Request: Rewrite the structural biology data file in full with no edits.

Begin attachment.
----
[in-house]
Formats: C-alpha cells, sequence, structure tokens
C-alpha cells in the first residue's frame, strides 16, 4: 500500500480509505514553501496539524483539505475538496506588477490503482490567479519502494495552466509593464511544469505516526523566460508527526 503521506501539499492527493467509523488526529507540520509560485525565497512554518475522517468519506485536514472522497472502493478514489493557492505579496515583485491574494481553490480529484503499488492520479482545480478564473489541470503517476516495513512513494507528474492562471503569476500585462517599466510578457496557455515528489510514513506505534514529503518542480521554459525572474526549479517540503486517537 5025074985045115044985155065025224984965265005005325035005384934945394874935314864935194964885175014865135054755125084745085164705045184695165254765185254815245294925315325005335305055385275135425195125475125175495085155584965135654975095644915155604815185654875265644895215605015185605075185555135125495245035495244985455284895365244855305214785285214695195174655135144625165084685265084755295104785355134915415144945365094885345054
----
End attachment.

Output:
[in-house]
Formats: C-alpha cells, sequence, structure tokens
C-alpha cells in the first residue's frame, strides 16, 4: 500500500480509505514553501496539524483539505475538496506588477490503482490567479519502494495552466509593464511544469505516526523566460508527526 503521506501539499492527493467509523488526529507540520509560485525565497512554518475522517468519506485536514472522497472502493478514489493557492505579496515583485491574494481553490480529484503499488492520479482545480478564473489541470503517476516495513512513494507528474492562471503569476500585462517599466510578457496557455515528489510514513506505534514529503518542480521554459525572474526549479517540503486517537 5025074985045115044985155065025224984965265005005325035005384934945394874935314864935194964885175014865135054755125084745085164705045184695165254765185254815245294925315325005335305055385275135425195125475125175495085155584965135654975095644915155604815185654875265644895215605015185605075185555135125495245035495244985455284895365244855305214785285214695195174655135144625165084685265084755295104785355134915415144945365094885345054